Wednesday, February 29, 2012


I have been working with photographer Katherine York to mount her first solo show in Berlin! A one night only event open to the public will be held at a pop-up gallery space in a private location in Prenzlauer Berg. Save the date for the opening!

Opening Reception: Thursday, March 22, 2012 from 7 – 10 pm 
Exhibition period: March 22 – 25, 2012, appt only 
WINS Gallery, Wins Strasse 62, Prenzl'berg 

KATHERINE YORK will present a photographic series of her hometown Detroit, Michigan in her first solo show - DEVIL’S NIGHT, THE MORNING AFTER. Devils Night is the informal title given to October 30th, the night before Halloween, now remembered by the vandalism and arson seen in Detroit from the 1970s to the 1990s.

Devils Night dates from as early as the 1940's, where youths would engage in a night of criminal behavior, usually of acts of almost exclusively petty vandalism. However, in the early 1970s, the vandalism escalated to arson as political turmoil, job losses, rioting and an increase in violence, causing a mass population exodus. In the past 50 years the population has halved. Property owners, unable to sell in the city's rapidly declining housing market would use Devils Night as an opportunity to burn down their homes, collect the insurance money, and claim that an arsonist was at fault. From the 70s until the mid 90s arson and vandalism became more prolific in Detroit's inner-city every year.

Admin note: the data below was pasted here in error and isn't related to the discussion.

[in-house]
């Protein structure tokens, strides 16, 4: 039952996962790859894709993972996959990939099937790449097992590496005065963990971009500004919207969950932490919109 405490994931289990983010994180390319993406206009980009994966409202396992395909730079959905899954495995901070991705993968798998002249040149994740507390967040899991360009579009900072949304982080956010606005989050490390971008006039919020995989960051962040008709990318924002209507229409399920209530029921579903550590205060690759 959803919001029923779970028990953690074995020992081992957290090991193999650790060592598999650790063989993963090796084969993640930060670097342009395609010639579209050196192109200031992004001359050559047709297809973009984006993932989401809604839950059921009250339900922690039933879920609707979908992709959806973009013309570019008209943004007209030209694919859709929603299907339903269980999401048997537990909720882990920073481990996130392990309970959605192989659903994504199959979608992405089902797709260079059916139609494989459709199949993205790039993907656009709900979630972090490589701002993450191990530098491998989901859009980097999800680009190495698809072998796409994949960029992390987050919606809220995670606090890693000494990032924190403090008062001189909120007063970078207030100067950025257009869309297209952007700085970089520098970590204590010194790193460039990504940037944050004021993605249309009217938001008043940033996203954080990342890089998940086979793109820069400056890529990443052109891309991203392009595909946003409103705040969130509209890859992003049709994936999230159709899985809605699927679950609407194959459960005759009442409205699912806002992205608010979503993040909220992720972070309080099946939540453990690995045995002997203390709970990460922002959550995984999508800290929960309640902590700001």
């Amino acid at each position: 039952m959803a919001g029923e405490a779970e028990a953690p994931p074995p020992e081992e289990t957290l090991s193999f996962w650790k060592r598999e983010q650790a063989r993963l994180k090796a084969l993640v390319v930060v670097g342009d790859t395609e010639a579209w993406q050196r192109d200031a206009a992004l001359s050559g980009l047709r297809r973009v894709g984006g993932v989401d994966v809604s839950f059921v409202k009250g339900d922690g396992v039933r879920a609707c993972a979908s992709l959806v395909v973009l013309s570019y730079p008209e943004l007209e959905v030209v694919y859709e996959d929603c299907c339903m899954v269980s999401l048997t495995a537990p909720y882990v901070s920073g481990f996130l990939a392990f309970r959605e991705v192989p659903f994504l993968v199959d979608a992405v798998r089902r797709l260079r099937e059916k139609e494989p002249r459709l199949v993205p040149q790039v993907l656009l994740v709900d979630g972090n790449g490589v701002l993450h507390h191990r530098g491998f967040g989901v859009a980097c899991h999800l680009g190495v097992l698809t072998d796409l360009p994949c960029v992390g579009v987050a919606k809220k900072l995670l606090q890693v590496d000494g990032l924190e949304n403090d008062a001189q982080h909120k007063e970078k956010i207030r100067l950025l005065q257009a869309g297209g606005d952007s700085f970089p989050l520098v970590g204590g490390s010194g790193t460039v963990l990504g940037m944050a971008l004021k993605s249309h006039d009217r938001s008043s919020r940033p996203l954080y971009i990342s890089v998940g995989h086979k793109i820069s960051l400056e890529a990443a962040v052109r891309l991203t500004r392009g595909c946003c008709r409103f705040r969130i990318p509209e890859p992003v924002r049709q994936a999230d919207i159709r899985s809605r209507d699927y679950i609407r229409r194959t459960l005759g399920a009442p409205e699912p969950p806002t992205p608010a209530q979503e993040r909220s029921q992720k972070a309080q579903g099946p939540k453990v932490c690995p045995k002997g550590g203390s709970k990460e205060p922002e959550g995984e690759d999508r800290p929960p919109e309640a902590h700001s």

The destruction reached a peak in the mid 80s, with between 500 and 800 fires being lit in the three days before Halloween.

During the summer and winter of 2010/2011, York spent time photographing the burnt and abandoned houses in the disappearing suburbs of Detroit. The series documents a city in decay and the ruin of its human inhabitants with traces of the people who still live in the area.

KATHERINEYORK (b. 1976, Detroit) a self-taught photographer based in Berlin, York

was first introduced to the medium by her grandfather. Leaving Detroit at 19 to
California, York worked primarily in architecture and design. York’s childhood in Detroit, juxtaposed with her early passion for architecture, is evident through the sprawling desolate city, suburban and industrial landscapes of her photography. Fascinated by neglect, post industrial and post communist landscapes, York documents the transition of social spaces after the fall of a dictatorship, thriving industry or over developed past. In doing so, she questions: how these transitions have failed or succeeded, what blossoms in these exhausted landscapes and how the spaces become reconfigured or imagined. York’s images often leave the audience with a sensation of viewing a site where an event has occurred, but what remains is unsettling unknown.

The exhibition will be a one night only event open to the public at a pop-up gallery space in Winsstrasse, Prenzlauer Berg, after which it will be open by appointment only until March 25.  

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